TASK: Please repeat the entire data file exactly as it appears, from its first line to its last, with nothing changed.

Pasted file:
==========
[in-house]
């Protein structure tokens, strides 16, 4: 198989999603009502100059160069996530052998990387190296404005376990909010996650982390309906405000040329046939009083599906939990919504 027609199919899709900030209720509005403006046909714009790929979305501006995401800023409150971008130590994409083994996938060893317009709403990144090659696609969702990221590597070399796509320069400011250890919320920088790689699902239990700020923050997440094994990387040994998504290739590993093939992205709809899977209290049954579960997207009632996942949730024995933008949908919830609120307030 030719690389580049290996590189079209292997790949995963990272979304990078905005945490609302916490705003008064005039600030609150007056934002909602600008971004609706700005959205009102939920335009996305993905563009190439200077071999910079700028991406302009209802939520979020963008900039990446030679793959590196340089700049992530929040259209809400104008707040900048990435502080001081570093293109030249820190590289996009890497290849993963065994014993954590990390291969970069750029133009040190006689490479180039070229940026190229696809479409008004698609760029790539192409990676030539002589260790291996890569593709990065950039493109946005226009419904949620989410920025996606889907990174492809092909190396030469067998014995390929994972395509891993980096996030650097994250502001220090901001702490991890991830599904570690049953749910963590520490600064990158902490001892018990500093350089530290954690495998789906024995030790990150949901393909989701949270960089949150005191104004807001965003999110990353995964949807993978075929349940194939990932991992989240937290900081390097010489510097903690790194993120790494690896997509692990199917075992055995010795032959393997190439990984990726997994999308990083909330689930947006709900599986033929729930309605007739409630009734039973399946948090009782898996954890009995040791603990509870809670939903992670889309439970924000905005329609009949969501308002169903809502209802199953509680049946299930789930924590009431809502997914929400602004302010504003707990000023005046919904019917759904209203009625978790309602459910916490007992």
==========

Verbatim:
[in-house]
């Protein structure tokens, strides 16, 4: 198989999603009502100059160069996530052998990387190296404005376990909010996650982390309906405000040329046939009083599906939990919504 027609199919899709900030209720509005403006046909714009790929979305501006995401800023409150971008130590994409083994996938060893317009709403990144090659696609969702990221590597070399796509320069400011250890919320920088790689699902239990700020923050997440094994990387040994998504290739590993093939992205709809899977209290049954579960997207009632996942949730024995933008949908919830609120307030 030719690389580049290996590189079209292997790949995963990272979304990078905005945490609302916490705003008064005039600030609150007056934002909602600008971004609706700005959205009102939920335009996305993905563009190439200077071999910079700028991406302009209802939520979020963008900039990446030679793959590196340089700049992530929040259209809400104008707040900048990435502080001081570093293109030249820190590289996009890497290849993963065994014993954590990390291969970069750029133009040190006689490479180039070229940026190229696809479409008004698609760029790539192409990676030539002589260790291996890569593709990065950039493109946005226009419904949620989410920025996606889907990174492809092909190396030469067998014995390929994972395509891993980096996030650097994250502001220090901001702490991890991830599904570690049953749910963590520490600064990158902490001892018990500093350089530290954690495998789906024995030790990150949901393909989701949270960089949150005191104004807001965003999110990353995964949807993978075929349940194939990932991992989240937290900081390097010489510097903690790194993120790494690896997509692990199917075992055995010795032959393997190439990984990726997994999308990083909330689930947006709900599986033929729930309605007739409630009734039973399946948090009782898996954890009995040791603990509870809670939903992670889309439970924000905005329609009949969501308002169903809502209802199953509680049946299930789930924590009431809502997914929400602004302010504003707990000023005046919904019917759904209203009625978790309602459910916490007992």